Voltron: Legendary Defender is, in many respects, very much a new version the cartoon ’80s kids know and love. But in other respects, especially how it tells a story across its whole season, it’s something new. We had a few minutes with producers and longtime animation veterans Joaquim Dos Santos and Lauren Montgomery to talk about how making an animated series for Netflix is a step away from the usual, and what goes into reviving an ’80s classic with a strange past.
Lauren Montgomery: Not really too many. Ultimately our goal when developing the series was to make the best show we can. We watched the original show and took what we could from it. But we’re starting from a new place, so we were able to fix some of those things and fill in some of those gaps.
Joaquim Dos Santos: For us it was very, very broad strokes. Even the story had to pass the squint test. Fans of the original show should recognize it.
What are some of the differences between developing a show for Netflix versus, say, airing it on a network?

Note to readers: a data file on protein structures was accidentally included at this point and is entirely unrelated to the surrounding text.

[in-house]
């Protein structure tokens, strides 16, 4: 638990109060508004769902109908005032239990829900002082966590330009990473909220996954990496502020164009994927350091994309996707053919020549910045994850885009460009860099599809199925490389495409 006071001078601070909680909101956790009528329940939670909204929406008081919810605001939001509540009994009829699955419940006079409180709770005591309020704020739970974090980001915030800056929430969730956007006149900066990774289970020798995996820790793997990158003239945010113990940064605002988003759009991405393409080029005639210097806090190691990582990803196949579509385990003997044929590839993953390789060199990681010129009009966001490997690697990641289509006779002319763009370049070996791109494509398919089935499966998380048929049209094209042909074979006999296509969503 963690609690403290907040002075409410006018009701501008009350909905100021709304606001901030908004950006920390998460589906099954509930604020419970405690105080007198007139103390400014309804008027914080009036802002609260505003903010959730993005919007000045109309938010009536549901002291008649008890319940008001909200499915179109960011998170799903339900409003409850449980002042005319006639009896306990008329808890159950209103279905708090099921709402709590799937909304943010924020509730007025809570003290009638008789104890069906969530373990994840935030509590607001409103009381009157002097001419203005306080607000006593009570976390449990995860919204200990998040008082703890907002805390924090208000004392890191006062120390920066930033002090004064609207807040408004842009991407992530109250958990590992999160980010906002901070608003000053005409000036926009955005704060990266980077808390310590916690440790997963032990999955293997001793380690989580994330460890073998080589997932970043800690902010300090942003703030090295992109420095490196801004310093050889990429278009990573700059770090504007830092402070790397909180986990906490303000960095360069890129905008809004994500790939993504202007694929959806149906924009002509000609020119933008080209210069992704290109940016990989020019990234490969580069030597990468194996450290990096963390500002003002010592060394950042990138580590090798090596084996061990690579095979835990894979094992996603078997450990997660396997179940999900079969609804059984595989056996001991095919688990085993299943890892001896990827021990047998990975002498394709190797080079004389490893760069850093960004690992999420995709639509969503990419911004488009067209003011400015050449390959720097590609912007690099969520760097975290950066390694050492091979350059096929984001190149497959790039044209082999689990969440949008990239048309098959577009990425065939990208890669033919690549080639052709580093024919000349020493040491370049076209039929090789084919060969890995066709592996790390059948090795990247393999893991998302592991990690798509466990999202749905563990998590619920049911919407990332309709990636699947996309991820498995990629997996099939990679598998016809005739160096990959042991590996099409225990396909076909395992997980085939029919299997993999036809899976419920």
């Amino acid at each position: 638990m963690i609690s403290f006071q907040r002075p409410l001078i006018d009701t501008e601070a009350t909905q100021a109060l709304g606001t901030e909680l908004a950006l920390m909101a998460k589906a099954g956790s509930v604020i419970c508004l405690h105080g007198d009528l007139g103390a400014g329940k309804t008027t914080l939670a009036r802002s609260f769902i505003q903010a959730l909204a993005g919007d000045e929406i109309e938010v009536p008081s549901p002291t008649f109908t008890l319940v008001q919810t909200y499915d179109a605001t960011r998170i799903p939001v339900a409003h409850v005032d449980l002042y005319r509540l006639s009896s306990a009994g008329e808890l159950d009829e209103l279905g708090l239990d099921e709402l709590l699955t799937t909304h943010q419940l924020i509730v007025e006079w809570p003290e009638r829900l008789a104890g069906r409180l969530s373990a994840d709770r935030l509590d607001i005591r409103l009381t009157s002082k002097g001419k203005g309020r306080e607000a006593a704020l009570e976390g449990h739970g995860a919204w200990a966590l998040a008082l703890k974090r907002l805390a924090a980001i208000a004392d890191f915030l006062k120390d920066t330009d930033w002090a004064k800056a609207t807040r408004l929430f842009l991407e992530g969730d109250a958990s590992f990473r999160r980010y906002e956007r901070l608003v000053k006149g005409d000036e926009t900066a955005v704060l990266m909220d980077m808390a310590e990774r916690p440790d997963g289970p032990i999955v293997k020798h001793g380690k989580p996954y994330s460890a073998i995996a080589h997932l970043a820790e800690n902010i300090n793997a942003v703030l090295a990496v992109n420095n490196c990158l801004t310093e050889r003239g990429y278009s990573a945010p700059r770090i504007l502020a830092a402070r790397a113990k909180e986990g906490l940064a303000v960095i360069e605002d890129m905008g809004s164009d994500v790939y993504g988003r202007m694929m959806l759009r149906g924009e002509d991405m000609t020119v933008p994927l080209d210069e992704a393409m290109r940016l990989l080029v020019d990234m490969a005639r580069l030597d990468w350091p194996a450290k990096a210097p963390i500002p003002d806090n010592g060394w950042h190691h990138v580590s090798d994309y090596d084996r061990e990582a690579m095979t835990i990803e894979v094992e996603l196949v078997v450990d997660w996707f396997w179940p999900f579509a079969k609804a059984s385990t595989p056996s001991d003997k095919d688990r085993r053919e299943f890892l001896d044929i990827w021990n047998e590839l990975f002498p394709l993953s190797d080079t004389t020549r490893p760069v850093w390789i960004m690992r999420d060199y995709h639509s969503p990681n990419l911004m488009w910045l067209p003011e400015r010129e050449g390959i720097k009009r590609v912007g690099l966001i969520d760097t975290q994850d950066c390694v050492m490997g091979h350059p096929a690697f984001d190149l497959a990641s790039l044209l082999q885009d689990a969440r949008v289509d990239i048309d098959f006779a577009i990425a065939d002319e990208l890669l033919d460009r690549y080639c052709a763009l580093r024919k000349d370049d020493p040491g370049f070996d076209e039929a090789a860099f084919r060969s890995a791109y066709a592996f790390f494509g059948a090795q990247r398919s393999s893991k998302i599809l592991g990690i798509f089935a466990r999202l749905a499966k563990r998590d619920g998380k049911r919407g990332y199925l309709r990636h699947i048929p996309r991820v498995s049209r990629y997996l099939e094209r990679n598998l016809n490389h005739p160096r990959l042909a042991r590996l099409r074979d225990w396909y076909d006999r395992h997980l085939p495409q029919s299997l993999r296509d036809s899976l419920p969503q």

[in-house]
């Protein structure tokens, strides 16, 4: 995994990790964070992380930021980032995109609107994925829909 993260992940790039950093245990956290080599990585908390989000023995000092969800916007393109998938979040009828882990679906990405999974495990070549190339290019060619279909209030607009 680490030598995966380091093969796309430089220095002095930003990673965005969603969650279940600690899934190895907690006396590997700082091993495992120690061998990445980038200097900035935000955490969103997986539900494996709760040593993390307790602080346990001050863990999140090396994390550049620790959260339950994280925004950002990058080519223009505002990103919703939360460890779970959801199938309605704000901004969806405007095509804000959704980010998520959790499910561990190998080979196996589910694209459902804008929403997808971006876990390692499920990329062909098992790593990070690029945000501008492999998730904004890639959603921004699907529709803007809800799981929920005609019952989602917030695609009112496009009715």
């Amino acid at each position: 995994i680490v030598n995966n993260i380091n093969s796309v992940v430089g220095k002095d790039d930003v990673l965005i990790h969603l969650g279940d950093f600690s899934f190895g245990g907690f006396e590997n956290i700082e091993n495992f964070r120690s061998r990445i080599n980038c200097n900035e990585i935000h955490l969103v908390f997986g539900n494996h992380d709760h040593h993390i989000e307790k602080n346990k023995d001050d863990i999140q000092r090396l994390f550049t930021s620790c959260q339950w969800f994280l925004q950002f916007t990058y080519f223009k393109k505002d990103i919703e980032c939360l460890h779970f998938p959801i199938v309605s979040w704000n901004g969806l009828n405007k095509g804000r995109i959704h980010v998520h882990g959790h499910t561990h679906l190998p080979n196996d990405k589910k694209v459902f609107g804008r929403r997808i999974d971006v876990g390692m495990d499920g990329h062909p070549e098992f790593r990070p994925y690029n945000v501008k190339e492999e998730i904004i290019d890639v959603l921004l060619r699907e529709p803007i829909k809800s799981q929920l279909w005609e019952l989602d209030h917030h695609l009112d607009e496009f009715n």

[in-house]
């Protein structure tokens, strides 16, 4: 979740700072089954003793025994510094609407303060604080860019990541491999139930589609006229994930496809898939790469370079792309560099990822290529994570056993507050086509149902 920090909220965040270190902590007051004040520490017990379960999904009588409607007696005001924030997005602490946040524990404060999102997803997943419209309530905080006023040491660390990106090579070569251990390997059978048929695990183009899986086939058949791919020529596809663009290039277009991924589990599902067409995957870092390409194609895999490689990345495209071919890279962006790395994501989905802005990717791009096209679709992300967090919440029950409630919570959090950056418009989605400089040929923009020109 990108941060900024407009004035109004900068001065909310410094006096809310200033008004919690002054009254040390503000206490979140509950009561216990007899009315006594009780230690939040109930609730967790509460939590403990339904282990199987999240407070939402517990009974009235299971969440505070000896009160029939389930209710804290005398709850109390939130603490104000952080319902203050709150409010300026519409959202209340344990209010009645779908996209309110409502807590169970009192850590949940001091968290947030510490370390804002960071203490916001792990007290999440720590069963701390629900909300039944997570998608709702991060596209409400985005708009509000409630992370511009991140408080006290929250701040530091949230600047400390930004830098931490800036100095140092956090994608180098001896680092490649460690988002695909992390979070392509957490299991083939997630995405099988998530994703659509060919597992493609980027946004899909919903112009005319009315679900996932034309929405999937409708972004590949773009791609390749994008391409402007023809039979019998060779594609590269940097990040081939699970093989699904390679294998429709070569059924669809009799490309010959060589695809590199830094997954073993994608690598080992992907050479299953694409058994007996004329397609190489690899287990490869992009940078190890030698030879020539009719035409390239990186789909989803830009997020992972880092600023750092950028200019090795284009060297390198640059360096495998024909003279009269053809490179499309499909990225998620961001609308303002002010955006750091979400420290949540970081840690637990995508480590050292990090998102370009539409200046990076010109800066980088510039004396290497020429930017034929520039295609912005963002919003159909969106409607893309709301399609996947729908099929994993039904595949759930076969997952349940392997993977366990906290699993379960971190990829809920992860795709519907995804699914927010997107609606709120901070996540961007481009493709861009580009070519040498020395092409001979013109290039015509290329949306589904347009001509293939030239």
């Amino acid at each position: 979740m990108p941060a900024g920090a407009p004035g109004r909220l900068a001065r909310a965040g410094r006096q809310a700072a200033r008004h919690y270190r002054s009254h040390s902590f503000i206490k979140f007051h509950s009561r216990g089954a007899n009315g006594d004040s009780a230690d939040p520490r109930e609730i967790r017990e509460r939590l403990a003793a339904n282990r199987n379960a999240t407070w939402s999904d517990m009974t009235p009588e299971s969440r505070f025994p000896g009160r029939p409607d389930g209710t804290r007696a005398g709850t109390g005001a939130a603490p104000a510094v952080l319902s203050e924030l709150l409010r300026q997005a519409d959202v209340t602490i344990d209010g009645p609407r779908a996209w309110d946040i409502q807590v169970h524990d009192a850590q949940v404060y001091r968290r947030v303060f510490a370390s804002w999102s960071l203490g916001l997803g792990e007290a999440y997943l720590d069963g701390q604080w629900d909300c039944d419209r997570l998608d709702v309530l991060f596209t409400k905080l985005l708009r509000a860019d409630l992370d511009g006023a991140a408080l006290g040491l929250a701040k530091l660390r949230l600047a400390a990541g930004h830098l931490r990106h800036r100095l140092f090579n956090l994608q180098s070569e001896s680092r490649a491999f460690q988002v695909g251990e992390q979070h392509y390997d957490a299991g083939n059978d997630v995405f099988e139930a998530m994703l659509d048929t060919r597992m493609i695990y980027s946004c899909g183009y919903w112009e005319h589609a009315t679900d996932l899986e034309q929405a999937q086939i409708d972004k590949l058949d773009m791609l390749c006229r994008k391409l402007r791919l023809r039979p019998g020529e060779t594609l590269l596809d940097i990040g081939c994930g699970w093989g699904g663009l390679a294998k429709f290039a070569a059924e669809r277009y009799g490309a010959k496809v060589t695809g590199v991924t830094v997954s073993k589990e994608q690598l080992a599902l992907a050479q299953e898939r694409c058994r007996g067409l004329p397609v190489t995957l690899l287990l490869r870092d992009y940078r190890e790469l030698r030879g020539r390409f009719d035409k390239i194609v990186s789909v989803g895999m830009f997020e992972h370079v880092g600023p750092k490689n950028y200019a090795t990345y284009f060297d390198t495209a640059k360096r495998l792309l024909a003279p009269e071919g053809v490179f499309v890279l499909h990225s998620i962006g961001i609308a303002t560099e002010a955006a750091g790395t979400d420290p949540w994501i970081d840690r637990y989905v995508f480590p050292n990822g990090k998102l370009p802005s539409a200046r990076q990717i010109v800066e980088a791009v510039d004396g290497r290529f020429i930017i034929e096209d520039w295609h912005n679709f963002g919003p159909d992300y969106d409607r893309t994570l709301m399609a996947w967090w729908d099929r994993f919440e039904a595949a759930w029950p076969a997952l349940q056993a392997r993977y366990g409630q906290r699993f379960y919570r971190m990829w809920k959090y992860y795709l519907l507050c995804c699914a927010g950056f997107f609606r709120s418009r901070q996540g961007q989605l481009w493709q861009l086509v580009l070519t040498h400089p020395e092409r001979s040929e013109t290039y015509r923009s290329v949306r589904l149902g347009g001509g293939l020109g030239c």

Montgomery: The nice thing about Netflix is that allows us to have a more serialized story. When you’re usually dealing with a network, a high level of serialization isn’t a good thing. If it airs out of order, viewers can’t understand it, it doesn’t rerun as well. To us, it was this thing that was slightly out of reach. So to get this opportunity to embrace serialization, a story where not everything gets solved in one episode, it’s exciting!
Dos Santos: We’re geeks for story. We really appreciate shows like Battlestar Galactica with the big epic storylines. And this is an experiment, we’re the first out of the gate with kids animation with this level of serialization.
What had to change during the process of building the show to get that arc?
Dos Santos: It’s tough because there’s a learning curve not just for us, but at the executive level. Some of the notes we got early on were uncertain on how far we can push things. But there are things we knew that would pay off in later episodes. There’s been a learning process all around, and it affected the way it approached story. It’s allowed us this breathing room.
You combine hand-drawn animation and CGI here. How do you mix two different animation styles?
Montgomery: It’s definitely no easy feat. Luckily we’re working with Studio Mir, the animation studio we trust most in the world. It allows us to rest easy. Definitely things have to be taken into account, that we’re not overtaxing the animators. CG shows have a limit to how many characters can be on screen at one time. It’s a little more complex than if you were doing all 2D or all CG.